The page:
Chris Mayer

“I spent 40 years in the gold market. That’s all I’ve done with my life,” Pierre Lassonde told the assembled audience at Grant’s Fall Investment Conference. “I think I know a thing or two about gold.” Our host Jim Grant introduced him as one of the few moneymakers in the gold sector. Lassonde is a co-founder of Franco-Nevada Mining, and he sits on the board of New Gold (NGD.)

Much of what he had to say was what you’d expect a gold bull to say. But there were a few things that I thought were particularly interesting and perhaps things you haven’t considered.

For example, analyst forecasts on gold have been wrong for years. And they’ve been wrong always in the same direction — too low!

On that score, Lassonde shared the chart below. The way to read this chart is to start on the far left. That first line, the lowest line, is a plot of the 2007 forecasts. You can see analysts projected a gold price of less than $600 an ounce by 2012. The next line up, which begins in 2008, is a plot of the 2008 predictions. Same thing. You can see the predicted gold price was under $800 an ounce. In each set of predictions, analysts not only forecast gold prices too low, but they forecast gold prices to decline a few years out.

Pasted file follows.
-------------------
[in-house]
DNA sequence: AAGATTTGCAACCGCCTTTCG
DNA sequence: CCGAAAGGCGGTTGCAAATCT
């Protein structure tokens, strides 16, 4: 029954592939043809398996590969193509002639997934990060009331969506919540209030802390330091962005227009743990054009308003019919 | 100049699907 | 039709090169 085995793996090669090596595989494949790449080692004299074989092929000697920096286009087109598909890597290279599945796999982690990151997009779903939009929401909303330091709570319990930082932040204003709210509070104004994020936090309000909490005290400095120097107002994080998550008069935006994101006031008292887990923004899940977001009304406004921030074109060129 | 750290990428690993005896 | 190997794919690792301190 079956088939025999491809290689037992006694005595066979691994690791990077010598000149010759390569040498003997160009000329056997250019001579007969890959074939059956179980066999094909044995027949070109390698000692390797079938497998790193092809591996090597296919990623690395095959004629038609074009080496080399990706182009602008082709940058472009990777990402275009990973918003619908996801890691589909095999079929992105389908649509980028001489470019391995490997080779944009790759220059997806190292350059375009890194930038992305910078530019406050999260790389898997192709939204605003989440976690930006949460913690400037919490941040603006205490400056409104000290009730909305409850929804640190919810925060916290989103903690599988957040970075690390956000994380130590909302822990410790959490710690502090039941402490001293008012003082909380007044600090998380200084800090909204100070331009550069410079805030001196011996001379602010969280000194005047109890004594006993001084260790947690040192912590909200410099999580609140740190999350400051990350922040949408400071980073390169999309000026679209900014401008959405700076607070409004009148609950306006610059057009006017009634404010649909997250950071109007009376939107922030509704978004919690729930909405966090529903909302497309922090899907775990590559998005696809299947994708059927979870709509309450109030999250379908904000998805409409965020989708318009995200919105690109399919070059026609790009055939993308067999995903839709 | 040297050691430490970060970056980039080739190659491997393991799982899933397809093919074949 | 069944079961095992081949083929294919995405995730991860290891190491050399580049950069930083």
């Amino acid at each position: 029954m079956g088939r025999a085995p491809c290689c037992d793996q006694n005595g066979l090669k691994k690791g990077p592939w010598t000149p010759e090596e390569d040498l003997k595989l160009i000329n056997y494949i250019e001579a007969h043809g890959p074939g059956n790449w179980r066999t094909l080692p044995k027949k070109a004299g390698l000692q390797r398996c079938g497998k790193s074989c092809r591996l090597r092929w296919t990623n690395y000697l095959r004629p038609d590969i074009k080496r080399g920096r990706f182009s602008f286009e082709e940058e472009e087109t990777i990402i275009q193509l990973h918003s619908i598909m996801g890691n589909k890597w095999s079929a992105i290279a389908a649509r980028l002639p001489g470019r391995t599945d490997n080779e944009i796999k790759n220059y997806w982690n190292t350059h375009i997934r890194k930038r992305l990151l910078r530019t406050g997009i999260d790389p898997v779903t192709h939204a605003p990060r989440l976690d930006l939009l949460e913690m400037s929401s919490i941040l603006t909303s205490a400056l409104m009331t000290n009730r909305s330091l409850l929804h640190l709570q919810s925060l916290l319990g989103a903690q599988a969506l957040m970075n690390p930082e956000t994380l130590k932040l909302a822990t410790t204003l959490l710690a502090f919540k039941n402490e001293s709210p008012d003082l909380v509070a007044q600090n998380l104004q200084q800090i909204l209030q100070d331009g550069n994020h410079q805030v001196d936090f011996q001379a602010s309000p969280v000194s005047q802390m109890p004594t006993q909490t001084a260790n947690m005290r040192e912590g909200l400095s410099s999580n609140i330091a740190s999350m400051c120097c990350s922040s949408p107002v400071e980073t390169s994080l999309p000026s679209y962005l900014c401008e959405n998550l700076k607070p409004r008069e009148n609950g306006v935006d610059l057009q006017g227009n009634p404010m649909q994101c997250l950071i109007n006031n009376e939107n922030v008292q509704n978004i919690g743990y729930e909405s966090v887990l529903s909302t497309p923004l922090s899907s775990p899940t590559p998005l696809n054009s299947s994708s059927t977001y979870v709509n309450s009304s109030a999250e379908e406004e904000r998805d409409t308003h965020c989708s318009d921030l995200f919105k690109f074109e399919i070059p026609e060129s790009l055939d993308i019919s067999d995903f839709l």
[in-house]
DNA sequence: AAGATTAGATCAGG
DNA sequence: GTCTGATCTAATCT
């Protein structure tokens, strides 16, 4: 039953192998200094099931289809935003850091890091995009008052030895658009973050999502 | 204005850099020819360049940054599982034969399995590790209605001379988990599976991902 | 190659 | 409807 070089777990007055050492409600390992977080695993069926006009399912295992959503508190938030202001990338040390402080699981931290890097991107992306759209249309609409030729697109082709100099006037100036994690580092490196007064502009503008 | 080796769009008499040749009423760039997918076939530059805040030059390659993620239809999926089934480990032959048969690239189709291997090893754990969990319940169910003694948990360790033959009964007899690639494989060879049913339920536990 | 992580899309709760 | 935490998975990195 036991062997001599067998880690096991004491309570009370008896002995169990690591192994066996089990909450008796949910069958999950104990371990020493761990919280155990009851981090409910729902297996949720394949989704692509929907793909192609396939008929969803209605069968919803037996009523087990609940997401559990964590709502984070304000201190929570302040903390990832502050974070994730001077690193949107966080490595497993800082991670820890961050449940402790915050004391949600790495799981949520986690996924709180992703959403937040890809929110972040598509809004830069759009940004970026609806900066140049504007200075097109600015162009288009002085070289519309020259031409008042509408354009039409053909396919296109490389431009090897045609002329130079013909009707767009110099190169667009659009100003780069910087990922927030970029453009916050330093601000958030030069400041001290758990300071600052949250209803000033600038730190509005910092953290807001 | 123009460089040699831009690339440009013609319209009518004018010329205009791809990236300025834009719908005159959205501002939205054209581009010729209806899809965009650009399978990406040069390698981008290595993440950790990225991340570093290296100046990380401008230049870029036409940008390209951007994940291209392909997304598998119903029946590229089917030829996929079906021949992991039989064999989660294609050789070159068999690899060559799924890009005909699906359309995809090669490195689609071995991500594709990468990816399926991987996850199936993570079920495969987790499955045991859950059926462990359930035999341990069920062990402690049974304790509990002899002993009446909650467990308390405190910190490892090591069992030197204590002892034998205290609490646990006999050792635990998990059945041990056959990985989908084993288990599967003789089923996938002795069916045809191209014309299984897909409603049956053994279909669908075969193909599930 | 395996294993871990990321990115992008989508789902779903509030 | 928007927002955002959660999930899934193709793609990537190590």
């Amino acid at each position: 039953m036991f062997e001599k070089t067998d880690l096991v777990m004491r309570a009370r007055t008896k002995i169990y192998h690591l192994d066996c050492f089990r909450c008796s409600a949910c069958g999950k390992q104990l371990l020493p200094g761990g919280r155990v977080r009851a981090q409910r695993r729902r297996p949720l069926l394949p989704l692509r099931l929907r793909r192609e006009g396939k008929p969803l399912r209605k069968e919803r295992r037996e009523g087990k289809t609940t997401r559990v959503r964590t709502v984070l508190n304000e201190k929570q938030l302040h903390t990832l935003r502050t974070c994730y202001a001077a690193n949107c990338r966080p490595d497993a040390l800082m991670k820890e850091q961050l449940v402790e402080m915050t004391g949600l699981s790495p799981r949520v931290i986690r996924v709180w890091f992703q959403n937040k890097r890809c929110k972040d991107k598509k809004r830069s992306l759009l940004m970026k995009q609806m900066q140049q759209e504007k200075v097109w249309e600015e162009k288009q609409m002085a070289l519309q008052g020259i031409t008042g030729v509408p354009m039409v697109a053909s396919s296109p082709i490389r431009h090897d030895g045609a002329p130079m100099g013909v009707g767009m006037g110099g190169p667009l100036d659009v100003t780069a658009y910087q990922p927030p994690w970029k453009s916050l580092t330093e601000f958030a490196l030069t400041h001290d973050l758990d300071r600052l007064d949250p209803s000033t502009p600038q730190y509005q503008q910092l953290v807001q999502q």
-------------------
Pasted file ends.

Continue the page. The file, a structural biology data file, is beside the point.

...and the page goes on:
And so on through the years. The top line plots the forecasts made today in 2012. What’s most interesting about this is the steep dive the price of gold takes after 2013. Basically, the market consensus is that gold prices are going to fall beginning in 2014.

So if the consensus is wrong — as it consistently has been — then you stand to make a lot of money taking the opposite view.

A consensus like this is more important than you might think. All these same analysts derive the valuations on the gold stocks they cover by referencing some “price deck” (as they say in the trade). The market often takes its cues from these analysts. Hence, those big moves up and down on a day some analyst upgrades or downgrades a stock. So if the analysts are using gold prices that are too low to value gold stocks, then the market values of those gold stocks will prove way too low.

Another nugget from Lassonde came on the heels of a prior speaker’s comment — it was Bruce Kovner of Caxton, one of the best hedge fund managers around — that the gold price could tank if the Fed backed off its QE stimulus plans. Lassonde cut right to heart of why this was so much weak beer.

“What I find interesting in coming to the U.S. is the views of gold are very U.S.-centric,” Lassonde said. “I spend three months per year in Europe. I’ve lived in Canada and tour the world on a regular basis. I want to give you a more worldly view of the gold market.”